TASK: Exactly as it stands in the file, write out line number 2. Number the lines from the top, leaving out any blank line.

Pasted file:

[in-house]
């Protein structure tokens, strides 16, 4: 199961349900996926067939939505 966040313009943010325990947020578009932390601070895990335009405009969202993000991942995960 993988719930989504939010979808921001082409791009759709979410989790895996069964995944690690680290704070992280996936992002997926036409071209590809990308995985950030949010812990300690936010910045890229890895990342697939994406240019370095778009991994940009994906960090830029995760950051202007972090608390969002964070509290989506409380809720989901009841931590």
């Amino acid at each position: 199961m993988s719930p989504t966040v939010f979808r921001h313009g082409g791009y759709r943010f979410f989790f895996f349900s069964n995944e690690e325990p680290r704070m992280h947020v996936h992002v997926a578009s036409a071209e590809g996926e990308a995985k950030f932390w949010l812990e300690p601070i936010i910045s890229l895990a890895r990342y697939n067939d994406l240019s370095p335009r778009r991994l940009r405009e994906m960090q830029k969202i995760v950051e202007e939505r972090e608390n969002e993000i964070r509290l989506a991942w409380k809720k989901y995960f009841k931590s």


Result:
């Protein structure tokens, strides 16, 4: 199961349900996926067939939505 966040313009943010325990947020578009932390601070895990335009405009969202993000991942995960 993988719930989504939010979808921001082409791009759709979410989790895996069964995944690690680290704070992280996936992002997926036409071209590809990308995985950030949010812990300690936010910045890229890895990342697939994406240019370095778009991994940009994906960090830029995760950051202007972090608390969002964070509290989506409380809720989901009841931590």